I have an apple for a snack. I’ll never underestimate the value of fresh food. It's a precious commodity.
At four o'clock, the sky clears enough to showcase some spots of blue. The sun, the blessed sun, is there as well. I go out and the cat and I take a walk along the river. The air is damp with moisture, the breeze soft, and the grass slightly greener. We startle a duck and see a small gaggle of geese.
Back inside, I work a little longer on the story. Then I read for a while on the couch. My eyes betray me and I fall asleep for a nanosecond or two. Then I get up and make some dinner. Dinner for one is easy peasy.
I watch the falling rain as I eat. The sun and blue sky have vanished again.
When I go out to get the precipitation bucket and write down today's kilowatt hours, I see elk making their way up the northern slope.
The cat is curled up tight in her house, cozy, asleep.
I work some more. Nearly 1000 words for today's writing count. I didn't think this story would go on so long, but there it goes.
I watch two shows. Open a box of Malbec. Eat cookie crumbs and barbecue PopChips. The mouse makes it exploratory rounds. I'm not quick enough with the camera or with the flash to capture it on film.
I do the evening checks and call it a night.
Caretaker’s Log, Monday, May 18, 2015
20 weeks today.
It's another cloudy, rainy day. Low-slung clouds hover over the faces of the mountains. On the porch, the bluebird of happiness taunts the cat. "That's a bad idea," I tell it through the window. The cat makes one good leap at it and then gives up.
After my first cup of coffee and the daily crossword, I spend some time with the cat while I can. She takes a walk with me and then I go in to make breakfast. I’ve just started on it when I see the first truck come down the road. It's 10:50 in the morning.
The first comers are Gerry and Kip. They seem content to do things outside so I watch them walk around as I finish eating before I go say hi. They come in and have a cup of coffee and a cookie. Then they get to work.
I call my mom. We finish talking as the other guys arrive. It's Porgy, Arnie, and three other men I don't yet know.
They've got here just at lunch time. So I rustle up some soup, make a salad, and set out sandwich stuff. Then they all go out to work. I get the dishes cleaned and have a list of things I plan to do when I go upstairs and discover a mouse in the bathtub. I capture it and start walking to relocate it. I pass by Kip and Porgy. Porgy says they're going up to the dam and I can come along if I want. That's the perfect destination. The dam is half a mile away. A perfect distance for relocating mice. They call me tenderhearted but don't really make fun of me. At least not until we reach the dam and I release the mouse.
"What was his name?" Porgy asks.
"I didn't name him," I say.
"What are you going to tell his wife and kids?" Porgy asks.
"If I catch them I’ll bring them up here too and reunite them all again," I say.
I see a moose on the hill to the right of the dam. I’m so glad to see an old friend. Or perhaps a new one. I love the moose.
It begins to rain as we head back down. There are two impressive claps of thunder. In my haste to relocate the mouse I hadn’t even grabbed a coat. My clothes get damp and my hair frizzy. Kip and Porgy continue to work on the Tame Hydro and I go back to the lodge.
Back there, I clean up the bathtub and take a quick bath. I put on clean and dry clothes. Then I hastily wash the rain wet clothes and hang them up to dry. I don't have a wide variety of clothes in my wardrobe so I have to keep things ready to use.
Then there are a million little things to do. I help clean off the porch for the two young guys, Aaron and Sandy, who are sandblasting the lodge. I move the cat's food and water out to the barn. Porgy had already moved her house there earlier in the day. I walk around and take pictures of all the work. And all the while, I try to stay out of the flying sandblasted dust.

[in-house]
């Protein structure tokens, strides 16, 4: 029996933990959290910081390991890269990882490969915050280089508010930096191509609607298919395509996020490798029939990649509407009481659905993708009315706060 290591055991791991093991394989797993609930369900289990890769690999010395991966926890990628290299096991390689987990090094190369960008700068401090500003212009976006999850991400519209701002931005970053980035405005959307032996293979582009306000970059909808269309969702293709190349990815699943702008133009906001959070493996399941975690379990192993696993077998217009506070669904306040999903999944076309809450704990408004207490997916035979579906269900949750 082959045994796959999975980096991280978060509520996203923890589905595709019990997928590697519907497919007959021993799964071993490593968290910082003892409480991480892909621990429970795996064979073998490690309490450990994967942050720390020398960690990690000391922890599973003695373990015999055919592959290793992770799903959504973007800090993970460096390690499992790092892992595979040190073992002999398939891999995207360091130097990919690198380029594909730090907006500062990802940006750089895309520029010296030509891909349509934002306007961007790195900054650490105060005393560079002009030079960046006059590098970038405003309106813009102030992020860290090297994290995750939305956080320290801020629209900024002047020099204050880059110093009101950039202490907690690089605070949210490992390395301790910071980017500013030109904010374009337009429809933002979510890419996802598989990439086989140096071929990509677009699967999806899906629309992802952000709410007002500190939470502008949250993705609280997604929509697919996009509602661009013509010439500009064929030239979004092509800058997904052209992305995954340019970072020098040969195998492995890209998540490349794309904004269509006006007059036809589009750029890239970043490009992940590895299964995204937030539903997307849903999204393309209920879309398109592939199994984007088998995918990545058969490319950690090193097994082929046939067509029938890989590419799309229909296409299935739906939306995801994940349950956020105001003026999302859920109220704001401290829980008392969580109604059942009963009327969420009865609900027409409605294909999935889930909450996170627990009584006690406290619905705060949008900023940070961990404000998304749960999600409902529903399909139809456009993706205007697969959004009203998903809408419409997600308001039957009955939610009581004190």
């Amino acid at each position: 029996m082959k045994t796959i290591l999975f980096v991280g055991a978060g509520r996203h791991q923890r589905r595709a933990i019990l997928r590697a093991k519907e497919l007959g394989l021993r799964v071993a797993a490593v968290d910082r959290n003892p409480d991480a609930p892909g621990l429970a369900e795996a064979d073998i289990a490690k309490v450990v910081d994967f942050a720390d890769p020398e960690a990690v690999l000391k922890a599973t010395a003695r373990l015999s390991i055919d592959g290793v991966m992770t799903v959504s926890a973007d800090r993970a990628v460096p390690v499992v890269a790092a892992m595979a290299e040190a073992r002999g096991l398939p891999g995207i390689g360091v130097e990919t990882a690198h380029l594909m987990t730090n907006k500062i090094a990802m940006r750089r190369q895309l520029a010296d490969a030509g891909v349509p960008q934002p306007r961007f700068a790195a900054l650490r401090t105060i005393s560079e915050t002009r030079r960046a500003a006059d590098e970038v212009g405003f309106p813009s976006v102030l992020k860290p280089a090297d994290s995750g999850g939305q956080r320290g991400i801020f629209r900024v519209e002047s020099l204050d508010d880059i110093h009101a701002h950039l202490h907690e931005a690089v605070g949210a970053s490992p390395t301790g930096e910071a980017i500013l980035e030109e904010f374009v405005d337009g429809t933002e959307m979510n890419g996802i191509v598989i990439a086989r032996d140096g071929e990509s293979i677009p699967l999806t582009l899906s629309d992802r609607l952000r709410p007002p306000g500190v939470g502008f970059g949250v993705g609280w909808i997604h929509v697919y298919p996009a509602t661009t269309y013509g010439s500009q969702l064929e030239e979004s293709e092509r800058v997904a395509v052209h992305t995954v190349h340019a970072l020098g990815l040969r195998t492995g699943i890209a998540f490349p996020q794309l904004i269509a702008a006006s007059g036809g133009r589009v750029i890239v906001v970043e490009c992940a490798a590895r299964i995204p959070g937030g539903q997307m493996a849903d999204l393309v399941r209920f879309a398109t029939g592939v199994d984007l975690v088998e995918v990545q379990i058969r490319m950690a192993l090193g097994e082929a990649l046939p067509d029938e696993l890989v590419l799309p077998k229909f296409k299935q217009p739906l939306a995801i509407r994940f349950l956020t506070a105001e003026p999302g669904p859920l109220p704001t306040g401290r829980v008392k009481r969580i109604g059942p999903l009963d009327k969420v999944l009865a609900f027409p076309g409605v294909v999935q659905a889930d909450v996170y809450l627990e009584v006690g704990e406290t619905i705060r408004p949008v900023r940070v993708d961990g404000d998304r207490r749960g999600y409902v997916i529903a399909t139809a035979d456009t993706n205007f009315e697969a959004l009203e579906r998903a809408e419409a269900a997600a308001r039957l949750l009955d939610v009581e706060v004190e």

Arnie and Wild Bill are adding wood chinking to the west side of the building while Aaron and Sandy sandblast the east. Porgy and Kip work on the Tame Hydro to see if the fix on the pipe will hold. Gerry starts the burn pile burning and then gets back to digging with the backhoe.
It's going to be a busy week. I’ll have to fit things, like phone calls and computer time, in as I can.
I take out the trash, prep some dinner things, set the table, record the weather, write down the kilowatt hours from the new meter in the generator shed, get some trash bags for Arnie, and prepare my own tuna fish dinner.
Dinner is on the table at 7:30. But I've not calculated the heating up time correctly for a frozen casserole. I'd taken it out of the freezer several hours ago, but foolishly I didn't put it in the oven soon enough. There's enough food in the first casserole for everyone to get a healthy serving. But the sandblasting guys need seconds. I can see that in their eyes. "Only ten more minutes," I say with great apology. I feel as if I have failed. Twenty minutes pass. Then thirty. I bring out some cookies in between the main dish courses, and they’re as happy as clams. "I'll do better tomorrow," I say.
Finished with my own dinner, I go out to put a rock against the barn door to hold it open so the cat will be able to get in and out. I also need some time away from so much conversation. It's all about the bad state of the world. I can only take so much of that. The wilderness is such a safe place. I'm not sure I want to leave. But I also don't want to be here when the summer guests arrive. I hardly want to be here with all the workers even as nice as they are. It's a Catch 22.
The cat is on the front porch when I get out there. We go together to the barn and I show her where all her stuff is. She rubs up against it, claiming it anew, and purrs as loud as ever. We do our evening walk around. The cat stops to smell the new equipment and the new guys’ vehicles. When I leave her to go back inside she looks so sad I almost stay.
Gerry and I clean up the dinner dishes. He's the very best.
I do a little prep for the morning.
The guys drift off one by one to their cabins. Porgy, the last one to go, makes a phone call. "This place is overrun with mice," he calls from the kitchen to me. It’s that blasted, daring downstairs mouse. I better catch it and relocate it before the real summer crew arrives and sets out traps.
I do a little straightening up. Then I get ready for bed. We’ve hit the ground running. The work is in full swing, rain or no rain. Tomorrow will be a full and busy day.